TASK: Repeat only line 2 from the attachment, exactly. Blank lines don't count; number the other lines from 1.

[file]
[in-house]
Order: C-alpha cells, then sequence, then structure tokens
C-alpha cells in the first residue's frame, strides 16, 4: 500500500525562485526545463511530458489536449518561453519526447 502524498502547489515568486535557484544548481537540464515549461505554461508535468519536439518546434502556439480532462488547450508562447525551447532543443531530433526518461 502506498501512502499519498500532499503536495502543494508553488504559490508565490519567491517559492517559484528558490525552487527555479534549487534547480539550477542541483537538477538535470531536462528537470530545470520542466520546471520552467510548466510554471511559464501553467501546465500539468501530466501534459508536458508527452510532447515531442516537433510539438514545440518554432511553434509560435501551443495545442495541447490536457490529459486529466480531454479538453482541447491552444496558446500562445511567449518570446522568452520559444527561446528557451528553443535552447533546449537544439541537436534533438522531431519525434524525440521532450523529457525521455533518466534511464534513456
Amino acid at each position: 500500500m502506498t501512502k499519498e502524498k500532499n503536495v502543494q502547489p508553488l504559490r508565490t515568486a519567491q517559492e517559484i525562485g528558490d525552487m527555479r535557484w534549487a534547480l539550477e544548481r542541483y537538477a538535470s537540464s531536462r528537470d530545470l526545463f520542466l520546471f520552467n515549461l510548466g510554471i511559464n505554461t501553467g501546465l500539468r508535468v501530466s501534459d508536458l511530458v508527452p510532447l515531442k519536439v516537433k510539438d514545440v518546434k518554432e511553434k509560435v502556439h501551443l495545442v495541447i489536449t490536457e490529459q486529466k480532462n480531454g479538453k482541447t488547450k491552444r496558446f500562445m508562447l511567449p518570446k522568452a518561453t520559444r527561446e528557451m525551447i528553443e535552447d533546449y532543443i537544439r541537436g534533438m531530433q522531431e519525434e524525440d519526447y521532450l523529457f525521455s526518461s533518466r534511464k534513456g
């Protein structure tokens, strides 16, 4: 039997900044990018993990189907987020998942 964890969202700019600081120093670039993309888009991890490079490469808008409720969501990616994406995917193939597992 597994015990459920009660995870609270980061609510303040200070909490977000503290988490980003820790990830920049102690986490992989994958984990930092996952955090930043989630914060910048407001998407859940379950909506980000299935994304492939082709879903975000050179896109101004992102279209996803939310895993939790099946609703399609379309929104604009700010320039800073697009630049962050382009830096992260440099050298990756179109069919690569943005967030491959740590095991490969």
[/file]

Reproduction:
Order: C-alpha cells, then sequence, then structure tokens